Super pumped that you asked. Sorry that you’re in this situation. But let’s talk about it. How should you handle something like this?
Now, the way to do this is to be as objective as possible. This is often my advice when dealing with rental homes because it’s so hard to be objective.
But did you do anything wrong? The first thing I would look at is did you return the security deposit in a timely fashion based on Colorado landlord-tenant law?
If you didn’t, you may want to call an audible and try to settle with the tenant. If you did, that’s step number one.
Do they have some valid concerns? Were you a little too heavy-handed on estimating repairs that the tenant caused?
Are the repairs actually ordinary wear and tear that shouldn’t have been charged to the tenant? Sometimes that happens.
Try to take an objective view. It may not be worth fighting about. If it’s a gray area, you may not want to fight for it. But take an objective view.
The next one is if you do believe that the tenant owes this money, do you have the evidence to back it up?
Just because you know for a fact that that tenant owes you money based on a hole in the wall, do you have proof that the hole in the wall wasn’t there when the tenant moved in?
It’s very important to be able to stand in front of a judge and say, “Here’s a picture before, here’s a picture after.” It’s a pretty objective thing.
And the judge would say, “Yes.” I mean, that’s obvious.
Make sure you have real costs associated with these items because judges don’t want just some willy-nilly, you know, the throw-it-out-there number to fix these things.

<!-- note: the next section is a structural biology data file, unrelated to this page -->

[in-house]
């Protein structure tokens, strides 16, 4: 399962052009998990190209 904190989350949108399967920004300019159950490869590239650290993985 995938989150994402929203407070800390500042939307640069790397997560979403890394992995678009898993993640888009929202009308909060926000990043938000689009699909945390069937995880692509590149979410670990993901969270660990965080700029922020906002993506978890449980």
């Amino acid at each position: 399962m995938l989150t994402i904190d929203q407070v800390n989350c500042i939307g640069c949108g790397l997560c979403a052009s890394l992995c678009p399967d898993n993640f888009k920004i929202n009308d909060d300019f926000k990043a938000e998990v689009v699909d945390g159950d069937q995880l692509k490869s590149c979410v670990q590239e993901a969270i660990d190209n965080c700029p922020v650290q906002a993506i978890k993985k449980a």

They want real items, real receipts, real estimates. So, make sure that you’ve got evidence to back up the things that you’re charging for.
And then the last thing I would say is you need to make a decision at this point. Is this worth fighting?
There are times that it is not worth your time, energy, and effort to fight this tenant and may be worth just returning the tenant’s security deposit even though they haven’t earned it, they don’t deserve it.
Getting them to sign a mutual termination and just moving on. That may be a business decision.
Yeah, it costs you a little bit of money, but on the back end, it probably won’t cost you as much money and time and effort and brain damage to fight it.
Now, look, if the tenant owes you a ton of money and you think, “Hey, I’m going to go after this money,” then you need to make sure that you do it in an appropriate manner.
If you need an attorney, I would…and keep in mind. I’m not an attorney. So, use this all with the caveat of that. But I would get an attorney and fight that tenant.
I would make sure that you have somebody that’s a professional at understanding how to move through the legal system to fight it.
So that’s it. I’m Matthew Whitaker. That is questions owners ask. I hope this was helpful.
Matthew is the CEO of Evernest. He is a student of the book Good to Great and is passionate about building the best property management company on the planet (and maybe even the universe if Elon Musk will hurry up). You can usually find Matthew at the baseball field with his son, at a dance recital with his daughter, or at his favorite restaurant with his wife, when he’s not in the office. And if you can’t find him in any of those places, it probably means he’s traveling.